If I remember right, 10.20 was released around May of 1996, nearly 14 years ago. Given that, I'd think a significant part of your planning should be focused around disaster recovery, making sure that you can get replacement hardware when needed, making sure you have current backups, etc. Similarly, because 10.20 has been out of support for a number of years, you face other challenges regarding availability of patches, whether for functional or security reasons. I certainly would not feel comfortable connecting that system to the Internet given that new patches are no longer available for it.

Keep in mind that something as simple as replacing a failed disk on that system may be a challenge, because the disk technology is significantly different than the disks that are commonly sold today. While you might still be able to find replacements, even the best replacements are still of roughly the same age, and thus more likely to fail. For that reason I'd be extra paranoid about having current backups.

You will find many people here who are quite willing to try to help anyone who asks in a civil way, but you're more likely to succeed if you can give us background information. For example:

What is the primary use of the system being migrated? How critical is it to the success of your company?

What applications are most important to you? (The answer to this might influence things like disk volume configuration options, among other things - whether to use logical volumes or whole-disk file systems, and which options in the ocnfiguration of those.)

Do you have installation media (and any required license keys) for all of the applications?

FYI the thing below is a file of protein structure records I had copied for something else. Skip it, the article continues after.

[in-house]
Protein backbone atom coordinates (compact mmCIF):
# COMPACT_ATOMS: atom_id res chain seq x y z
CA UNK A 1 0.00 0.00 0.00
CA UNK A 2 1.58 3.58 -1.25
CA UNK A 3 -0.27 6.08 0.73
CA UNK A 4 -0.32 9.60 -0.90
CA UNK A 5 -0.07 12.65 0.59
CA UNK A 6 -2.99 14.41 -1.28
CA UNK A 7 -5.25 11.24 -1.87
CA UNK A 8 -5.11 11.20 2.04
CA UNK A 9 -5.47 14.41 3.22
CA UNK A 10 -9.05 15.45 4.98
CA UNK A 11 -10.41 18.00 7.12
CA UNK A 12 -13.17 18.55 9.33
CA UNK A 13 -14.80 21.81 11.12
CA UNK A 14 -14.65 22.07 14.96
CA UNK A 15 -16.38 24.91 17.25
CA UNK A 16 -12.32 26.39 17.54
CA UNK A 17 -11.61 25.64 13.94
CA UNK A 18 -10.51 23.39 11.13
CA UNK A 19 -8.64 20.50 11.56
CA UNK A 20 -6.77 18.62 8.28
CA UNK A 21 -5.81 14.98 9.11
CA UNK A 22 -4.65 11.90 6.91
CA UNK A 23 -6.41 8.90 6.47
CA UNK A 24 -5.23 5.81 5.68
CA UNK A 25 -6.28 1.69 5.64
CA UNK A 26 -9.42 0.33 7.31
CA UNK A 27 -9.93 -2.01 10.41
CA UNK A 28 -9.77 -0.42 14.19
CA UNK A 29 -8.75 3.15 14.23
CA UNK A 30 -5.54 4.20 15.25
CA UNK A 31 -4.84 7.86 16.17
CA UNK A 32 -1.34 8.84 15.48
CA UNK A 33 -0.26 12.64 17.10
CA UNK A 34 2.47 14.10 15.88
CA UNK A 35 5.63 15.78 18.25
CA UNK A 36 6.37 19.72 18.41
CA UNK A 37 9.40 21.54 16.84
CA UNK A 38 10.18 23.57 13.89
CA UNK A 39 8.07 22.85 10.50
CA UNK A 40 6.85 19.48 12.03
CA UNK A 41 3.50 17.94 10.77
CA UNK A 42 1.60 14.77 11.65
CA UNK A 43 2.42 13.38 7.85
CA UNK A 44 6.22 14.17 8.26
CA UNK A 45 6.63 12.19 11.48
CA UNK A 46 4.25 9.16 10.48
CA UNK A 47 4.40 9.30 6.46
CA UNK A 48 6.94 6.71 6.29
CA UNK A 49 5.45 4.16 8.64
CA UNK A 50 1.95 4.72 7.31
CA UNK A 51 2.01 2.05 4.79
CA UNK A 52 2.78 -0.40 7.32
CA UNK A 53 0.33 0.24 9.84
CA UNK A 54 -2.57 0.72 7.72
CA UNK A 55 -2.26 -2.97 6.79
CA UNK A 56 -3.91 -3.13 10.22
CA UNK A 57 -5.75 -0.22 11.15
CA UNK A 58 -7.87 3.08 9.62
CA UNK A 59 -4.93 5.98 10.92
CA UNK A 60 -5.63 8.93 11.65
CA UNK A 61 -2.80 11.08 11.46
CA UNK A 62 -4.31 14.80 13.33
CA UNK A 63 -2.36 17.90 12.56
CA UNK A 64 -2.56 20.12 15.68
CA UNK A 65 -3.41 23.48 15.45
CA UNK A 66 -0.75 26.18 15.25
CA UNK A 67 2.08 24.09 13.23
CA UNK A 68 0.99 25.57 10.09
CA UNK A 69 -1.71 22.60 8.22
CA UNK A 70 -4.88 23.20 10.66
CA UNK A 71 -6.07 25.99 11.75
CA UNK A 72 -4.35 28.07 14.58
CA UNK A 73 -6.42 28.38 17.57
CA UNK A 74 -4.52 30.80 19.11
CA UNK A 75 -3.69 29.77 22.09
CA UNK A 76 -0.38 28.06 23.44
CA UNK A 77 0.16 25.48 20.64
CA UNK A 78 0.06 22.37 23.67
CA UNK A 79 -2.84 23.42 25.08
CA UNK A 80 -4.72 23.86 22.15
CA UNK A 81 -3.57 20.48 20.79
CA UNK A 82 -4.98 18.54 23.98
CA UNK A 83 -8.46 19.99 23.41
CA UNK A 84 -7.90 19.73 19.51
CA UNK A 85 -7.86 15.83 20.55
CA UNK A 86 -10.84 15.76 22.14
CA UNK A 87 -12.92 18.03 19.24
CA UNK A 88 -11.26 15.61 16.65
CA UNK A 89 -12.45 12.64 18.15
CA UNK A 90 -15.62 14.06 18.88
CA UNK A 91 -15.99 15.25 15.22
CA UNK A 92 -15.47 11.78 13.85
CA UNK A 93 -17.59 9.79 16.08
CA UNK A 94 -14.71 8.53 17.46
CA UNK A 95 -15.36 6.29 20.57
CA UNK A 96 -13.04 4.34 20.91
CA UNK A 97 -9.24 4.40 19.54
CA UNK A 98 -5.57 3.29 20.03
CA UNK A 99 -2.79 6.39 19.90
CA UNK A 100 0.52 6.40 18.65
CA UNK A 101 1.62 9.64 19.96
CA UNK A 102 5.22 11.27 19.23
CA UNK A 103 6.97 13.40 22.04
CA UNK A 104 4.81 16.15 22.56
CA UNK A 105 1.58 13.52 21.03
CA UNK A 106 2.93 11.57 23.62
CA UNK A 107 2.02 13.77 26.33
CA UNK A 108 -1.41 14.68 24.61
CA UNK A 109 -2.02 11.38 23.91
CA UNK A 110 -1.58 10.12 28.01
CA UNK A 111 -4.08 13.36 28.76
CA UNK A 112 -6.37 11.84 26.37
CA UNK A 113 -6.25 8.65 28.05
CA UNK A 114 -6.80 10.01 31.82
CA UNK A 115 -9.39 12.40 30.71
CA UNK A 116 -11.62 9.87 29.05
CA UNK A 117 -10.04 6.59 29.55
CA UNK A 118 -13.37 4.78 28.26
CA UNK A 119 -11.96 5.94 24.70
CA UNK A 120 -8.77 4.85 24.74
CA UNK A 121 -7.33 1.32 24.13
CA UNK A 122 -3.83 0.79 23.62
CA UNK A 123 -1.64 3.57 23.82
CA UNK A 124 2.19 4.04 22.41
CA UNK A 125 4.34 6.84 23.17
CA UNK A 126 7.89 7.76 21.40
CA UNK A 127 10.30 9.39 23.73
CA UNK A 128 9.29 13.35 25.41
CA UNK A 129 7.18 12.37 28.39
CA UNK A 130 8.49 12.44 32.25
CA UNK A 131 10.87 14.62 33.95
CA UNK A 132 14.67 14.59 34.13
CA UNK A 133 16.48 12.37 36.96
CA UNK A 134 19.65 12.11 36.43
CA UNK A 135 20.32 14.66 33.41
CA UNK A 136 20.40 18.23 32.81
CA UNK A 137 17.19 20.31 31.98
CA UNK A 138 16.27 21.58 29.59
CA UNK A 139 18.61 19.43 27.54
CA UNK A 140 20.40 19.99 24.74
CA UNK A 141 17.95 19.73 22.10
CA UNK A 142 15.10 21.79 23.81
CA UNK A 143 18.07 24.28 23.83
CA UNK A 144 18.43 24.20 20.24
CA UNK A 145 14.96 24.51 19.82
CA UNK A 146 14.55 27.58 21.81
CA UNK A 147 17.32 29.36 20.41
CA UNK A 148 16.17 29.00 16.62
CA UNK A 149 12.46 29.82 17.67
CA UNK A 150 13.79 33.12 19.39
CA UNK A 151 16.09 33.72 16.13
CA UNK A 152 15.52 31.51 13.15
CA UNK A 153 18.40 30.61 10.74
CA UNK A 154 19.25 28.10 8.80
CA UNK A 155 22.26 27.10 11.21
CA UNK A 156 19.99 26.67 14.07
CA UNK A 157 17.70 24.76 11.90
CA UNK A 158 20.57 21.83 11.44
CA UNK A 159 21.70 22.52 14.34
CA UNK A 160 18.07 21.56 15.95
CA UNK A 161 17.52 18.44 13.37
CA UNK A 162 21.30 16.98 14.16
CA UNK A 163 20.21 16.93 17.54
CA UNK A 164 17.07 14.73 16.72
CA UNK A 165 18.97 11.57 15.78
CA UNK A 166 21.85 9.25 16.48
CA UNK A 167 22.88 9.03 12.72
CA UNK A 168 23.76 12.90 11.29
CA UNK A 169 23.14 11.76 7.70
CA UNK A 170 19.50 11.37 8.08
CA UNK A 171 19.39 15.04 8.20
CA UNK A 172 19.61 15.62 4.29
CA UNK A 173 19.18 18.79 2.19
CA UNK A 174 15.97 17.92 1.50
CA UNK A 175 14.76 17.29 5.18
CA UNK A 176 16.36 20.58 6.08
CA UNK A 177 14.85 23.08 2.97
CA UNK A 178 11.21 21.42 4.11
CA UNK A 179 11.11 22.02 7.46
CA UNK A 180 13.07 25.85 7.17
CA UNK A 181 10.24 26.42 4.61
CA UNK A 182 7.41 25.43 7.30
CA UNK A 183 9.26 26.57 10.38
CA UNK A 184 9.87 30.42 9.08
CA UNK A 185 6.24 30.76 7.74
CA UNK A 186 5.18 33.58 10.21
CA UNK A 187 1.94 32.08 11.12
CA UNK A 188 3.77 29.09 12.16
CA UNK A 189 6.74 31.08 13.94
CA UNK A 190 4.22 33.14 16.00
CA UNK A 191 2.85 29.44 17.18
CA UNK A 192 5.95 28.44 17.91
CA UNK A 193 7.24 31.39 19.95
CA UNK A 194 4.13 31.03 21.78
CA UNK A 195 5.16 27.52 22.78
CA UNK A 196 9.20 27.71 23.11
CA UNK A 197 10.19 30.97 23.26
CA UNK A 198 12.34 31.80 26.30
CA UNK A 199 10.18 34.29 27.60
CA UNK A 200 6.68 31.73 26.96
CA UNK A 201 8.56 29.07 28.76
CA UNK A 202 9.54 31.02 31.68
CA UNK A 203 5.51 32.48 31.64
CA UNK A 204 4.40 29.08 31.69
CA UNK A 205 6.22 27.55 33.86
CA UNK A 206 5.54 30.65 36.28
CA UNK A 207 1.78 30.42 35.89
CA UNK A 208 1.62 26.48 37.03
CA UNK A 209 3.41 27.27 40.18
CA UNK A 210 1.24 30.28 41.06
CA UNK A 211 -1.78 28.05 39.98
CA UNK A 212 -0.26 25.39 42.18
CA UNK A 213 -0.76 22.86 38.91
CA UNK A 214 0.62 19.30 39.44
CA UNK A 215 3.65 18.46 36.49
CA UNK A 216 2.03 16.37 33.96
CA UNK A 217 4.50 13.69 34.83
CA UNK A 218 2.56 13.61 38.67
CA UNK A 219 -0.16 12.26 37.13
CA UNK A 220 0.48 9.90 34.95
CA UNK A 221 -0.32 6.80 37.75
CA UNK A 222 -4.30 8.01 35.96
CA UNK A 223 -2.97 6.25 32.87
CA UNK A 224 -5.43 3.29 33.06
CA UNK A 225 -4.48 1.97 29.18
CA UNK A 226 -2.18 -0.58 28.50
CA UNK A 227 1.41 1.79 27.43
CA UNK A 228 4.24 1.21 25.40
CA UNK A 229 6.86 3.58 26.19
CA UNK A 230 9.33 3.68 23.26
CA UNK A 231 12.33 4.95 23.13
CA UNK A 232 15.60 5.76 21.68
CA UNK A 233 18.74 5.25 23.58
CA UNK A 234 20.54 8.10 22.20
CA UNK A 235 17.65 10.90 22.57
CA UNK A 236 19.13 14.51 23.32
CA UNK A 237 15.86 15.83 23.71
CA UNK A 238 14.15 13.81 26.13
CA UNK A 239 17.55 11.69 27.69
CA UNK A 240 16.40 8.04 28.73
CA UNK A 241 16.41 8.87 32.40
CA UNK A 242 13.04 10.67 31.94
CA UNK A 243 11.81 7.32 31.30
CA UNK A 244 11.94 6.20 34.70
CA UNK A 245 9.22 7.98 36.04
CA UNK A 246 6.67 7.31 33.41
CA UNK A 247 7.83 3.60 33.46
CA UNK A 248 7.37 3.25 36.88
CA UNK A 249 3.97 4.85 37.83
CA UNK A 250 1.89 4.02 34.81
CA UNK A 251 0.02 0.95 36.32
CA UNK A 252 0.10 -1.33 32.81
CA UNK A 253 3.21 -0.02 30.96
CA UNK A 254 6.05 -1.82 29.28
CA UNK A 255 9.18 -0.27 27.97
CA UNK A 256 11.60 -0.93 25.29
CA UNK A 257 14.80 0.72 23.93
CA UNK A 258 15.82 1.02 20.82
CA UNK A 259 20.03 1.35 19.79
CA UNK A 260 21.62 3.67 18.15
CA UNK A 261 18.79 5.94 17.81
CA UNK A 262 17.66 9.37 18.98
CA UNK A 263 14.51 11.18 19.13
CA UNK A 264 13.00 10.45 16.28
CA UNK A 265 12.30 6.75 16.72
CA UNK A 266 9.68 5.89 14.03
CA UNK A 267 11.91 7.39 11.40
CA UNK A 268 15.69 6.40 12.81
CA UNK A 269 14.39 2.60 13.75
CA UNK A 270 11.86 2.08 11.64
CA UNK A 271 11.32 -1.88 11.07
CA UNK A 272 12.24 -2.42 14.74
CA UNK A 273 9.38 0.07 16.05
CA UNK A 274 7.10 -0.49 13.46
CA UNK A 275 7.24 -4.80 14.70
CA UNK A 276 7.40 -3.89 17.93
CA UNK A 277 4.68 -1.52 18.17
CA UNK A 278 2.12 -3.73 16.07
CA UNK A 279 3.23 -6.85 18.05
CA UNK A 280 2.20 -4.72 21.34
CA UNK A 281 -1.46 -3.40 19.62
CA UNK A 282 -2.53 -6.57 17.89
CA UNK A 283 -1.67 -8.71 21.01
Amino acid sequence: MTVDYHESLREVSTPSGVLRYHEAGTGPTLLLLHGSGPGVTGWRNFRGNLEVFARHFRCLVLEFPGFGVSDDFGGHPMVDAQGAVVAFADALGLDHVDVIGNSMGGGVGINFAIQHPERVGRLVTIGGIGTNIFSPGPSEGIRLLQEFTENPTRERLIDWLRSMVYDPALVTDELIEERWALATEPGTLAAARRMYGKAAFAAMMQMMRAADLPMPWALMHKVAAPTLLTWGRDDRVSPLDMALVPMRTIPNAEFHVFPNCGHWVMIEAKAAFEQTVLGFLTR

What are the budget and time constraints? Are you forced to stay with 10.20, or could you consider using something newer that might be more readily supported by HP? For example, if you could get a system that was 8 years newer (and much better supported) for $2000 or less, would that be an option?

How long do you expect this system to be in service? That would certainly influence recommendations about how to proceed.

What are the specific command lines and error messages that are giving you trouble?

You say you're new to UNIX but perhaps are very skilled with other operating systems. If you can tell us more about that, we might be able to explain some UNIX concepts in terms you might be more familiar with. For example, if you understand that UNIX newfs is similar to the DOS format command, you can probably learn a lot with "man newfs" as opposed to first trying to teach you about what it means to format a file system.

There is a graphical user interface called "sam" that will help walk you through many common system administration commands, and may give you more useful error messages than if trying to do the same steps manually.
Although the command line interfaces to UNIX give you great power, they can also be unforgiving to those who are less experienced, particular when run by superusers. Sam has at least some protection against needlessly shooting your own foot off.

Although it may be hard to believe today, at the time of 10.20, a 9 GB disk was rather large. It would be worth double checking what the supported limits of HP-UX were in that release for supported disk, max. size of disk partitions, logical volumes, size of bootable disks, etc. Some of your trouble with volume configuration might be that you are exceeding the supported system limits. For example, you might be forced to use logical volume manager tools instead of just the newfs command to create file systems, or you may find that certain patches must be installed before a given command works on a disk bigger than 2 GB or 4 GB.